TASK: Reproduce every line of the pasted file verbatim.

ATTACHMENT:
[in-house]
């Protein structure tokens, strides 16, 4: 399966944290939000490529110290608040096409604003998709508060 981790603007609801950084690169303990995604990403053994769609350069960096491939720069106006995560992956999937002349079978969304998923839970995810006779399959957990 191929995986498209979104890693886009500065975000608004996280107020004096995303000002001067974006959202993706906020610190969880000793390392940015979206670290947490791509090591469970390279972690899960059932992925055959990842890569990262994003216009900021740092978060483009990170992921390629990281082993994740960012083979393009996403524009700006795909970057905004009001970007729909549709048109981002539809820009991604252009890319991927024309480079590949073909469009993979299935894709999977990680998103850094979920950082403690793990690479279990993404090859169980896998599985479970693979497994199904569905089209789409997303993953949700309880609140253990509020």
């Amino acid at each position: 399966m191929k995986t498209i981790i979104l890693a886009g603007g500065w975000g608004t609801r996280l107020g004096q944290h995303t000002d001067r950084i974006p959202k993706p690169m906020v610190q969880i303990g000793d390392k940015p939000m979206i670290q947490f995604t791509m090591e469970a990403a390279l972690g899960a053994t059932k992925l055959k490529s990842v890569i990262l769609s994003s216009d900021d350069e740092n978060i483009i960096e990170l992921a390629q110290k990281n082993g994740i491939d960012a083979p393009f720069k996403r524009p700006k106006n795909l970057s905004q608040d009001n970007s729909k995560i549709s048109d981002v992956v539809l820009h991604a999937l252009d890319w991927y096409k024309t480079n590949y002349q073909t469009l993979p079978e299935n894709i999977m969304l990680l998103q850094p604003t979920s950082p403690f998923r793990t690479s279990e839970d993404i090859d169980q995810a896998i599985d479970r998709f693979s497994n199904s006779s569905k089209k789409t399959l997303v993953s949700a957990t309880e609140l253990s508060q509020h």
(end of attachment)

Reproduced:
[in-house]
């Protein structure tokens, strides 16, 4: 399966944290939000490529110290608040096409604003998709508060 981790603007609801950084690169303990995604990403053994769609350069960096491939720069106006995560992956999937002349079978969304998923839970995810006779399959957990 191929995986498209979104890693886009500065975000608004996280107020004096995303000002001067974006959202993706906020610190969880000793390392940015979206670290947490791509090591469970390279972690899960059932992925055959990842890569990262994003216009900021740092978060483009990170992921390629990281082993994740960012083979393009996403524009700006795909970057905004009001970007729909549709048109981002539809820009991604252009890319991927024309480079590949073909469009993979299935894709999977990680998103850094979920950082403690793990690479279990993404090859169980896998599985479970693979497994199904569905089209789409997303993953949700309880609140253990509020």
């Amino acid at each position: 399966m191929k995986t498209i981790i979104l890693a886009g603007g500065w975000g608004t609801r996280l107020g004096q944290h995303t000002d001067r950084i974006p959202k993706p690169m906020v610190q969880i303990g000793d390392k940015p939000m979206i670290q947490f995604t791509m090591e469970a990403a390279l972690g899960a053994t059932k992925l055959k490529s990842v890569i990262l769609s994003s216009d900021d350069e740092n978060i483009i960096e990170l992921a390629q110290k990281n082993g994740i491939d960012a083979p393009f720069k996403r524009p700006k106006n795909l970057s905004q608040d009001n970007s729909k995560i549709s048109d981002v992956v539809l820009h991604a999937l252009d890319w991927y096409k024309t480079n590949y002349q073909t469009l993979p079978e299935n894709i999977m969304l990680l998103q850094p604003t979920s950082p403690f998923r793990t690479s279990e839970d993404i090859d169980q995810a896998i599985d479970r998709f693979s497994n199904s006779s569905k089209k789409t399959l997303v993953s949700a957990t309880e609140l253990s508060q509020h």